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Autumn Budget 2021: What it means for SMEs

On 27 October 2021, Chancellor Rishi Sunak revealed the contents of his budget in the House of Commons, laying out the Government’s tax and spending strategy for the year ahead. So, we thought that we would put together an overview of the outcome of this for you as it does contain some reassuring news for SMEs,

At a glance some bullet points of the Budget’s impact on businesses:

  • Minimum wage increase

  • Changes to alcohol duty

  • “Fairer” business rates

  • 50% business rates discount for retail, hospitality & leisure

  • Tonnage tax system reform

  • Tax relief for theatres and galleries

  • Funding for brownfield development

  • Tax on developers to fund cladding

  • Research and development investment

  • Fuel duty rate rise cancellation

  • Recovery Loan Scheme extended by 6 months to 30 June 2022

1. Employers: The minimum wage is increasing

The National Living Wage will increase by 6.6% for people aged 23 and above from April 2022, with the hourly rate rising from £8.91 to £9.50 an hour.

Minimum wage increases from 1 April 2022:

  • National Living Wage for age 23 and over: £8.91 to £9.50 an hour

  • National Minimum Wage for age 21-22: £8.36 to £9.18 an hour

  • National Minimum Wage for 18 to 20-year-olds: £6.56 to £6.83

  • National Minimum Wage for under-18s: £4.62 to £4.81

  • The Apprentice Rate: £4.30 to £4.81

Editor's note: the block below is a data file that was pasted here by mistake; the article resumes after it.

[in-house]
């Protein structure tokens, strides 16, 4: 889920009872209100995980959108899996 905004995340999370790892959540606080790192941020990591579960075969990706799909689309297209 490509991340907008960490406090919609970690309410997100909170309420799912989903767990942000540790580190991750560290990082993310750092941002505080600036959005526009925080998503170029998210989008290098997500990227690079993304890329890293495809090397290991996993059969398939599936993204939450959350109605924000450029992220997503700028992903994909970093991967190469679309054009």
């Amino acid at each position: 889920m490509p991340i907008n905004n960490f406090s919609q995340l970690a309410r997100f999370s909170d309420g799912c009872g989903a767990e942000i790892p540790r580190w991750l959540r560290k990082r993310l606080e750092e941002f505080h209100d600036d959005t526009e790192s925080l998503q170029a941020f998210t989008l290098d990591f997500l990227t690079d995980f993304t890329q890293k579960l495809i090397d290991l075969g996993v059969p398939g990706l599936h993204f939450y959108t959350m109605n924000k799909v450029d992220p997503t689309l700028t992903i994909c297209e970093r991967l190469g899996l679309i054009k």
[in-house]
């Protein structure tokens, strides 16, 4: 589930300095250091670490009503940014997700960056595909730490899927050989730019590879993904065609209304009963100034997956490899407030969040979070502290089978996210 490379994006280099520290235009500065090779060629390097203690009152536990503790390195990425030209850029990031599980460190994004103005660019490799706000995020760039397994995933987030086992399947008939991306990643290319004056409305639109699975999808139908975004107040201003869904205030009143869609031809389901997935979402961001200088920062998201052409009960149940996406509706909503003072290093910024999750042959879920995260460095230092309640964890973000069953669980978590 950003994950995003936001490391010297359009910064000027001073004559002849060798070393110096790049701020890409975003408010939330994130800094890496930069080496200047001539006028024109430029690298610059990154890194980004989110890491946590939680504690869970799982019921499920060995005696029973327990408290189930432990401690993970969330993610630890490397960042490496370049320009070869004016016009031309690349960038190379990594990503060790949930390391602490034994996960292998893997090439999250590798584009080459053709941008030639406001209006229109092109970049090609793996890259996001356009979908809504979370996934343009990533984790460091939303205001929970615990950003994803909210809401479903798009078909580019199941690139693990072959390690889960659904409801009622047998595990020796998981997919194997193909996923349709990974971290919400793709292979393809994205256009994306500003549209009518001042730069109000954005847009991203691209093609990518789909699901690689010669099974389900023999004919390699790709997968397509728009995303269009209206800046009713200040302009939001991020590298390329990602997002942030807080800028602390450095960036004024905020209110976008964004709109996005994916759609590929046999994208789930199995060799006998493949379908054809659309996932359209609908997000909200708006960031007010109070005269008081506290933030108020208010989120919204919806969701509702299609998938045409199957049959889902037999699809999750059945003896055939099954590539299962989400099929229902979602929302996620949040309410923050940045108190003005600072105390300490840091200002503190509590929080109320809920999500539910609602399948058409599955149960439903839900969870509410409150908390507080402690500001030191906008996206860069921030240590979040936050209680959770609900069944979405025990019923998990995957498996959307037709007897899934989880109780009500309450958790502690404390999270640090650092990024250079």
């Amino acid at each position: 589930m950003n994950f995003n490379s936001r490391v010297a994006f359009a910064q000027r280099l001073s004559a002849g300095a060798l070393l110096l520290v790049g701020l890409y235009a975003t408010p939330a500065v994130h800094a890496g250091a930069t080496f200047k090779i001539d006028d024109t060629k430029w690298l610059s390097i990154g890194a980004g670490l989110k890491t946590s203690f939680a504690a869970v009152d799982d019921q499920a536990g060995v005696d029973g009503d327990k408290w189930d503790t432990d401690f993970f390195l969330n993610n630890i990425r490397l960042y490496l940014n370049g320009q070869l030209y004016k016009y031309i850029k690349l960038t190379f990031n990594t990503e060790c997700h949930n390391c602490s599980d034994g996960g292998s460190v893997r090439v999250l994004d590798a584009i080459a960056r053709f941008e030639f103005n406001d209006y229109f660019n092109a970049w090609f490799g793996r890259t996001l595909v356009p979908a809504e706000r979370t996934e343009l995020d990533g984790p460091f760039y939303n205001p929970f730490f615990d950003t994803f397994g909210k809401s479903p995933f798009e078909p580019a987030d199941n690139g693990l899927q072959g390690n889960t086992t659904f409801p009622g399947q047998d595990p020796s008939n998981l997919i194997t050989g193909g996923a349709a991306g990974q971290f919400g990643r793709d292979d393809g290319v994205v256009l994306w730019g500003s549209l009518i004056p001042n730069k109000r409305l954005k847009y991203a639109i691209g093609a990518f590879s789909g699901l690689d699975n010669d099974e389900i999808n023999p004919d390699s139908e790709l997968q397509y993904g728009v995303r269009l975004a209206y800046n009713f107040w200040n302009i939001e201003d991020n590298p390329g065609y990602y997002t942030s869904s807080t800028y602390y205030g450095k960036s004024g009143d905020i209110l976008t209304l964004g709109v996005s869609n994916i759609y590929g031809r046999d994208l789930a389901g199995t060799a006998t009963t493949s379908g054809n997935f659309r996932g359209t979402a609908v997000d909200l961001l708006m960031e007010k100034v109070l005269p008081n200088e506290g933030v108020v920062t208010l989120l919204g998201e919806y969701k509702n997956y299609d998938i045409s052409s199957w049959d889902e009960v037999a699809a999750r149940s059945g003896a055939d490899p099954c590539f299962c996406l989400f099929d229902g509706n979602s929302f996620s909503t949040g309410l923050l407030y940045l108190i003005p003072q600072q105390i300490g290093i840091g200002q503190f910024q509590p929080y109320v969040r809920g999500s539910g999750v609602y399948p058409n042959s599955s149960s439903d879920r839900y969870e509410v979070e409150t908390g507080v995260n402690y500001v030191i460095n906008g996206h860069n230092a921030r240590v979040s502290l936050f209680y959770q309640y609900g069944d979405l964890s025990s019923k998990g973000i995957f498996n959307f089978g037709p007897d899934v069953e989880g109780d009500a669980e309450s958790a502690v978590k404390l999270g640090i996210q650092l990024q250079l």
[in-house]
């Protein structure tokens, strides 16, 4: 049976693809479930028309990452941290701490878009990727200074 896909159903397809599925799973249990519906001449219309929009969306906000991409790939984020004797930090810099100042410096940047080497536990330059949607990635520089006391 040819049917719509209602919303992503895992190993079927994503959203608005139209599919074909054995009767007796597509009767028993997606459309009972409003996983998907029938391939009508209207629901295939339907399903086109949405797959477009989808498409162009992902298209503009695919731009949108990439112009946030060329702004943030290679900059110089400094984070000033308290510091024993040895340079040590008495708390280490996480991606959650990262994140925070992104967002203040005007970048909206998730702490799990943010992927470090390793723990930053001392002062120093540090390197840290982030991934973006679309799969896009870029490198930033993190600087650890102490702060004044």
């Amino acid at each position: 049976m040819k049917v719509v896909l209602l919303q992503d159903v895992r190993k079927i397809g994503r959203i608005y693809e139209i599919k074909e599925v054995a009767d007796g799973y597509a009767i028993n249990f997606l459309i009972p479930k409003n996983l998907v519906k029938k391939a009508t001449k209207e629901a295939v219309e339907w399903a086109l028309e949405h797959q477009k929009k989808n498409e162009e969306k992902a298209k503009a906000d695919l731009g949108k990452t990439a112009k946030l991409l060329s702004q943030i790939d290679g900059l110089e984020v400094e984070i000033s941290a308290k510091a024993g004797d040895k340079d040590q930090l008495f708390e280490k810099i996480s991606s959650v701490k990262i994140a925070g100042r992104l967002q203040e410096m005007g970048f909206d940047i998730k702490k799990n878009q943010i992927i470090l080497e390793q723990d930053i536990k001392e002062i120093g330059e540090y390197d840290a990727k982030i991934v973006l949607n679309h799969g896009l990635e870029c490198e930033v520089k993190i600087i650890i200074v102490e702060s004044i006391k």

2. Hospitality & beverages: Changes to alcohol duty

In a bid to “radically” simplify alcohol duty, the Chancellor announced plans to introduce a system based around the concept of “the stronger the drink, the higher the rate”.

Planned increases in duty on spirits, wine, cider and beer will be cancelled. A new “draught relief” on draught beer and cider which will cut duty by 5%.

“It will apply to drinks served from draught containers over 40 litres,” the Chancellor told MPs. “It will particularly benefit community pubs who do 75% of their trade on draught.

The reforms will not come into effect until February 2023.

The Chancellor said he will also end the “irrational” 28% duty premium on sparkling wines, and announced proposals for a new “small producer relief” to include small cider makers and other producers making alcoholic drinks of less than 8.5% alcohol by volume (ABV)

3. Business premises: “fairer” business rates

The Chancellor shared plans to make the business rates system “fairer and timelier”. From 2023, re-evaluations will be carried out every three years.

Businesses looking to implement green infrastructure will also benefit.

"We’re introducing a new investment relief to encourage businesses to adopt green technologies like solar panels. And I’m announcing today that we’ll accept the CBI and the British Retail Consortium’s recommendation to introduce a new ‘business rates improvement relief’.

“From 2023, every single business will be able to make property improvements – and, for 12 months, pay no extra business rates.”

4. Retail, hospitality & leisure: 50% business rates discount